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From March 14 to June 21, 2020, a global lockdown due to COVID-19 pandemic was implemented in Spain as a whole, including the Andalusian region. Andalusia encompasses a very populated area in Southern Spain (8.4 million), with a significantly higher diabetes mellitus (DM) prevalence rate compared with the rest of the country (15.3% vs 12.5%).1
The aim of the present study was to analyze whether the hospital admission pattern related to main DM complications in Andalusia has changed during the COVID-19 pandemic (year 2020). A population-based study of all monthly hospital discharges as well as the annual age-adjusted-admission rates (AARs) of patients with DM due to acute decompensations (AD) (ketoacidosis, diabetic hyperosmolarity syndrome, hyperglycemia), lower-limb amputations including forefoot amputations for diabetic foot ulcers (LLA), cardiovascular complications (stroke, acute myocardial infarction) (CVC) and heart failure (HF) in all individuals with a diagnosis of DM in Andalusia was conducted. Total number of discharges was obtained from the minimum basic data set (CMBD) at hospital discharge and the population from the user database of the Andalusian Public Health System. Discharges summaries include main diagnosis (cause of hospitalization) and secondary diagnosis (diabetes and/or other comorbidities). Outcomes were identified through specific codes for patients with diabetes from the International Statistical Classification of Diseases, 10th revision (ICD-10) applied to any diagnostic field of the CMBD. The E08-E13 codes from the ICD-10 were used at any diagnostic field of the CMBD to identify all patients with DM. A total of 92,720 (year 2020), 101,622 (year 2019) and 97,207 (year 2018) discharges of patients with DM were identified. This study was approved by the Ethics Committee of the University Hospital Virgen Macarena (IC 1409-N-20). AARs were calculated by the direct method of rate standardization, using the 2013 European standard population as the reference population. Data were then compared with the previous 2 years.
Our study shows that during 2020, there was an increase in AAR due to AD and a decline in the remaining DM complications (figure 1A). Likewise, different temporal patterns in admission rates were identified, based on the time period and the type of complications analyzed (figure 1B). During the lockdown period, a decrease in hospital admissions due to DM complications was observed, although less evident for the AD. This decrease was followed by a clear rise, particularly for AD, throughout the second half of the year, with a higher net balance. The same pattern was observed in both sexes (data not shown).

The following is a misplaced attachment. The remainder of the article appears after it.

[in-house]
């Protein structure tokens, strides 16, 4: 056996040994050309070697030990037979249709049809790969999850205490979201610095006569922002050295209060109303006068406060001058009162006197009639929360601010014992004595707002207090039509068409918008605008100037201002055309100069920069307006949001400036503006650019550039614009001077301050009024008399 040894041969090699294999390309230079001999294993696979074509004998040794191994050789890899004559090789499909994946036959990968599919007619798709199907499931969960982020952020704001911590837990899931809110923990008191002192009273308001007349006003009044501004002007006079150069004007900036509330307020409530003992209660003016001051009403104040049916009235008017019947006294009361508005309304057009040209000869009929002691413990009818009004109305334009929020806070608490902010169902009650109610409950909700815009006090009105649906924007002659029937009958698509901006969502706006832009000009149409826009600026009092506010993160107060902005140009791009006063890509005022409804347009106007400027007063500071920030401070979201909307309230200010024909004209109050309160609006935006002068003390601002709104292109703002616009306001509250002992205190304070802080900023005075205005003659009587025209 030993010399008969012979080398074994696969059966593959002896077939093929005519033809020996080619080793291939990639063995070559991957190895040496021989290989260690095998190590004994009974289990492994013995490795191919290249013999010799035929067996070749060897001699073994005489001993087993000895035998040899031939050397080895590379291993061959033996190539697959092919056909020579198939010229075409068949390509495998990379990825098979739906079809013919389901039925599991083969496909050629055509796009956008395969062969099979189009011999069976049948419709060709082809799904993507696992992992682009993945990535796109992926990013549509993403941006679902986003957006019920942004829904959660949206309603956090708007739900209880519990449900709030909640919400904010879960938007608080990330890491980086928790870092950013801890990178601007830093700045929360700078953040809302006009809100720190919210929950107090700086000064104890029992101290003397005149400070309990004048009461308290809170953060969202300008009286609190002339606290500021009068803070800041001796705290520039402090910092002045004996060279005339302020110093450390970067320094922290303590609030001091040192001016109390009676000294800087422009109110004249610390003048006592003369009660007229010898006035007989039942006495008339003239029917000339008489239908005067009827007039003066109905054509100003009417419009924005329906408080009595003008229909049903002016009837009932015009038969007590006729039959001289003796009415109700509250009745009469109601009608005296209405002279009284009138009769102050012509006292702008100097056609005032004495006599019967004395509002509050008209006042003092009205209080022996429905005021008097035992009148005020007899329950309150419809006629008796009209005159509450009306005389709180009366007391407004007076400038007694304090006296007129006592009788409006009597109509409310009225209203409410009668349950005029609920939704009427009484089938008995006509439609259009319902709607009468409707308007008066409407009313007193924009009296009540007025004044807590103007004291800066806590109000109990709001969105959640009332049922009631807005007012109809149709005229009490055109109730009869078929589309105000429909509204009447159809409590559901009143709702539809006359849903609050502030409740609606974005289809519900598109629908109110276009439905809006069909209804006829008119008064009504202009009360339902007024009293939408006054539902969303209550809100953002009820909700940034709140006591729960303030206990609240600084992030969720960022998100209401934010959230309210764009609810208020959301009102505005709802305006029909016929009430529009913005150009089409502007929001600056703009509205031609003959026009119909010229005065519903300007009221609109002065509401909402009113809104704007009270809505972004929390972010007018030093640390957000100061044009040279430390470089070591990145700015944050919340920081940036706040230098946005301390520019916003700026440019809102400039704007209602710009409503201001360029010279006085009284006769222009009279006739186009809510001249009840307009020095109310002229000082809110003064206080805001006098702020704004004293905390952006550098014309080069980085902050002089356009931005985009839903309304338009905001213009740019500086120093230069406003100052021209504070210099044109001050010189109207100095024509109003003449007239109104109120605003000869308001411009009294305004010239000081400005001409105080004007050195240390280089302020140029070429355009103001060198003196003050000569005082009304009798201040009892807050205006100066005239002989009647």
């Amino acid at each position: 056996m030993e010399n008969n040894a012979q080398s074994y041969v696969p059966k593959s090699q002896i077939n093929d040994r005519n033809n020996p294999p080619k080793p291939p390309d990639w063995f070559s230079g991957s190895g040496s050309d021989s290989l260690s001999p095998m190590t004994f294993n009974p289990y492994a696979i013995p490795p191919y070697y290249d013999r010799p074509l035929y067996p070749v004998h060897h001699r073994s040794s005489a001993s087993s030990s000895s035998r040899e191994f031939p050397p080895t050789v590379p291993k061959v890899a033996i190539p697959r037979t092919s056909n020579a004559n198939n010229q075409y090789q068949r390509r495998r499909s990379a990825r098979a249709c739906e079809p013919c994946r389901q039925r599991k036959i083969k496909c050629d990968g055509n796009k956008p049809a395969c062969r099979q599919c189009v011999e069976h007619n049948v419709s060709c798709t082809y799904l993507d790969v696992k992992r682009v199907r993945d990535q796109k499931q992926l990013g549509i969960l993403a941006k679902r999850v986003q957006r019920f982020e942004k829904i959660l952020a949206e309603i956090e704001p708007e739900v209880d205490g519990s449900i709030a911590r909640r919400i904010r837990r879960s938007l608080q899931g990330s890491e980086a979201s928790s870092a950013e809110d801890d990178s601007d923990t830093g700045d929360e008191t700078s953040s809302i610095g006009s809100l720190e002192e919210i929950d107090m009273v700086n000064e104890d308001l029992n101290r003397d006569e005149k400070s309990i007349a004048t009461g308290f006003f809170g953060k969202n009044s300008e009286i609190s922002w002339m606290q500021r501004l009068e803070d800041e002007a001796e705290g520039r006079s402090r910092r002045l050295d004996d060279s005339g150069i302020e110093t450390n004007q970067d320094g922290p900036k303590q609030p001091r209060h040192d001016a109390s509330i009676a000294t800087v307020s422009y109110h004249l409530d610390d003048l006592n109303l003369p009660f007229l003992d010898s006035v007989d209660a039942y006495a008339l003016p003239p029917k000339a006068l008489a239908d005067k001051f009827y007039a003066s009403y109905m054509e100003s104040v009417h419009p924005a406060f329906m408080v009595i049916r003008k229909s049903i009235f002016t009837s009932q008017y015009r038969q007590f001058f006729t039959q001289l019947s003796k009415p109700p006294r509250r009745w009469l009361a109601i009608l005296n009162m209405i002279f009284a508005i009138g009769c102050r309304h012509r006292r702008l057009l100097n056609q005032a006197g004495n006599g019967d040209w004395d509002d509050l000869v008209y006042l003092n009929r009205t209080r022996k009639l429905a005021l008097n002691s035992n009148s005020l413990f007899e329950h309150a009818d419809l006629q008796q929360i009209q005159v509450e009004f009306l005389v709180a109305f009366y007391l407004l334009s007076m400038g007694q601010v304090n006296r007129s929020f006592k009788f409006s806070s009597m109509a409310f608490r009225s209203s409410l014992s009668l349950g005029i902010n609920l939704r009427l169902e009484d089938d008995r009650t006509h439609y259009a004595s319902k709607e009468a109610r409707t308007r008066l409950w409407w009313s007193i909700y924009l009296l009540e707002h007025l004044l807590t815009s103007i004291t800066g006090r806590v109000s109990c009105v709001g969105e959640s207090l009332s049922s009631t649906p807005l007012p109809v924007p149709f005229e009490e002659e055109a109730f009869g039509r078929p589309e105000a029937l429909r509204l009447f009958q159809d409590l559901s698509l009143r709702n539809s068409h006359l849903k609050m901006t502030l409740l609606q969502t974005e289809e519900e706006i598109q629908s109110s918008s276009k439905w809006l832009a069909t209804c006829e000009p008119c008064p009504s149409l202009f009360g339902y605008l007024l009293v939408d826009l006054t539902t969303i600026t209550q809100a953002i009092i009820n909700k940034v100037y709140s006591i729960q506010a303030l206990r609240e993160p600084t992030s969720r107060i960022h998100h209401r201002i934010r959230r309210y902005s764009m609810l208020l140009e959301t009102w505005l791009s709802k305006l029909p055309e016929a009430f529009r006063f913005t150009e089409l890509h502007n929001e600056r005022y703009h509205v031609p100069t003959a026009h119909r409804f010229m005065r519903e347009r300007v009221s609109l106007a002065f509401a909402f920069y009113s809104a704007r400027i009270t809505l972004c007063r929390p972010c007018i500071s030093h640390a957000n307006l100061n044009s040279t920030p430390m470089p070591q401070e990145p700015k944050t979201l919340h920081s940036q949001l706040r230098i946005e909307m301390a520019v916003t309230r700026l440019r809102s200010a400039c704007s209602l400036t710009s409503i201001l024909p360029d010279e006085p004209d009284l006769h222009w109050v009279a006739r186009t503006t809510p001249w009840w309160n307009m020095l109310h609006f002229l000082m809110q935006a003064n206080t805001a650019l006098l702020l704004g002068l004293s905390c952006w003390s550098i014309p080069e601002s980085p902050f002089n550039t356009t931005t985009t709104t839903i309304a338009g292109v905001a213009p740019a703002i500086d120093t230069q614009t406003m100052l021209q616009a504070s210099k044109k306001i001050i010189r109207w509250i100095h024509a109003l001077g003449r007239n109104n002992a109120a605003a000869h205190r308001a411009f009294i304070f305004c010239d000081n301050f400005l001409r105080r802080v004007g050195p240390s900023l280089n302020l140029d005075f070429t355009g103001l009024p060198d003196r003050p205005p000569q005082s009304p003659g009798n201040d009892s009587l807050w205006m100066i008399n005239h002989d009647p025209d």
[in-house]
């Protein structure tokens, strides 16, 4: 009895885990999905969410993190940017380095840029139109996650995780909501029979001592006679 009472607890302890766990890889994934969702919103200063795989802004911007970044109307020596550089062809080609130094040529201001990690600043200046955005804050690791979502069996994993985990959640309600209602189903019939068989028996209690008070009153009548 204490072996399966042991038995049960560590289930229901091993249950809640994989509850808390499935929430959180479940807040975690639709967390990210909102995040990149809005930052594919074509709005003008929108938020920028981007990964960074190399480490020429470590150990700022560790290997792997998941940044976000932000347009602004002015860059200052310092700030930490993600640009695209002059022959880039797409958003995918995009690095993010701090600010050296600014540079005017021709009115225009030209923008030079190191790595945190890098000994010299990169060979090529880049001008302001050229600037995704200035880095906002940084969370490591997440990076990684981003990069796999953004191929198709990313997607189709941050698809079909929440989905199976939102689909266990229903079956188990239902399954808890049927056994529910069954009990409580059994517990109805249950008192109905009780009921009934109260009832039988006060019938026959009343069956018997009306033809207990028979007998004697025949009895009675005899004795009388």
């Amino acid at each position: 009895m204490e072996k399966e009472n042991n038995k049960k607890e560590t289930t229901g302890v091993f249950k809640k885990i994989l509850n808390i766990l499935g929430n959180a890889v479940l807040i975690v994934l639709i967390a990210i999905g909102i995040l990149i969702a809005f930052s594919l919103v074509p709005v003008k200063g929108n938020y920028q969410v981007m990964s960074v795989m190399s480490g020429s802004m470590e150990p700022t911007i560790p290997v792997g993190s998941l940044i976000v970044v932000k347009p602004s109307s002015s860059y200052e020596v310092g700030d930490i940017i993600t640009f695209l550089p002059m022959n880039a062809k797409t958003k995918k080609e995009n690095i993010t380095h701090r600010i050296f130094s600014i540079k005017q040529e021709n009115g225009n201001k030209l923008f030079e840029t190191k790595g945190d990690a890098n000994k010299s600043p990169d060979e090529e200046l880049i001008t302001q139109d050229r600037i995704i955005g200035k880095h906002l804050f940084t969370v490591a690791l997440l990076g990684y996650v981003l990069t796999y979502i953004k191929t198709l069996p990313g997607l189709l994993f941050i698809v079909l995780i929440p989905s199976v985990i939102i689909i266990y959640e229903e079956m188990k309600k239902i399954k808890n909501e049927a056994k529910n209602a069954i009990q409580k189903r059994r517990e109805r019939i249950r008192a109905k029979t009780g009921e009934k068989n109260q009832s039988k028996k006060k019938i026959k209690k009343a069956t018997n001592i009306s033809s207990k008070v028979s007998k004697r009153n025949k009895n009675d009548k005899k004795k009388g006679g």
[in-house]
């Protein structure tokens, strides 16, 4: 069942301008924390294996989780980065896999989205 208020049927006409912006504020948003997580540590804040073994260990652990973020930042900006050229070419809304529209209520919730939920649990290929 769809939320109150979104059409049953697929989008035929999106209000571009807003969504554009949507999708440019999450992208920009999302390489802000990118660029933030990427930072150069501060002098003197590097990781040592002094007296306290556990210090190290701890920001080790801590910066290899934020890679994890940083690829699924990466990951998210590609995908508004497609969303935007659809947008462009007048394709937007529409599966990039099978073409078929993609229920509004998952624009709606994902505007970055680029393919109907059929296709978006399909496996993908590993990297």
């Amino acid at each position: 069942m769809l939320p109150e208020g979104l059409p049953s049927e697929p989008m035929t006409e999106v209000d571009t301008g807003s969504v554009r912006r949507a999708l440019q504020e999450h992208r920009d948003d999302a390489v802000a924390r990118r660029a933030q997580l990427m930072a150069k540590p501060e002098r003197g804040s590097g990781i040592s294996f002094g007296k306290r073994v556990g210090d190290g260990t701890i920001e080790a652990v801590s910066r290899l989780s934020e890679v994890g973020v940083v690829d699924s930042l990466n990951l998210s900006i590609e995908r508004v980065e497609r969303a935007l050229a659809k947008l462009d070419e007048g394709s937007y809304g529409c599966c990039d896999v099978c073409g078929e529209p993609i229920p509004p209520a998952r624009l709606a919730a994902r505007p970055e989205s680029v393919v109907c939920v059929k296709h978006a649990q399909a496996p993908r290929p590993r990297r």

It can be concluded that during the COVID-19 pandemic, a specific pattern in hospital admissions due to DM complications was observed in Andalusia. Significant reductions in LLA rates in patients with DM were observed, in agreement with data reported in other countries during the first wave of the COVID-19 pandemic.2 Interestingly, a novel increase in AD was noted once strict lockdown ended, representing an early indicator of the direct and indirect effects of the pandemic on DM complications, which included delays in presentation due to either healthcare or patient factors, changes in individual behaviors that worsened the metabolic control3 as well as consequences of the SARS-CoV-2 infection itself, which caused acute DM illness or causing pancreatic alterations. AD is a preventable condition when early medical and adequate patient training is provided, highlighting the importance of access to healthcare and prompt recognition of new cases, especially among vulnerable patients.
We can hypothesize that the decrease in hospital admissions during lockdown may be due, on one hand, to the fear of the population to set foot in emergency rooms or doctors’ offices, and, on the other hand, to an attention diversion to COVID-19 pathology throughout the health system. The silver lining of the COVID-19 pandemic should focus on establishing innovative management strategies to treat glycemic decompensations promptly; better control of the risk factors that predispose to the appearance of chronic DM complications; proactive recruitment models for patients undergoing poor disease control and/or follow-up losses; and finally, continuous access to recommended comprehensive diabetes care.4 5
Patient consent for publication
This study involves human participants and was approved by Ethics Committee: Hospital Universitario Virgen Macarena (Approval ID number: ID 1409-N-20).
The authors thanks Sofía Perea, Pharm D, PhD, for her support in writing the manuscript.
Contributors MAM-B: Conception and design, planning, data analysis and data interpretation. EM: Conduction, reporting, design, planning, data acquisition, data analysis and data interpretation. RR: Design and data interpretation. PRdV: Design and data interpretation. GR-M: Design and data interpretation. GO: Design and data interpretation. MA-D: Design and data interpretation. AL-J: Design and data interpretation.
Funding This study has been funded by Instituto de Salud Carlos III through the grant number: PI 17/01674 (co-funded by European Regional Development Fund/European Social Fund ‘A way to make Europe’/‘Investing in your future’) and by the Spanish Diabetes Society and the Spanish Diabetes Society Foundation through XII SED grant for clinical and basic research projects in diabetes led by young researchers (grant number: N/A).
Competing interests None declared.
Provenance and peer review Not commissioned; externally peer reviewed.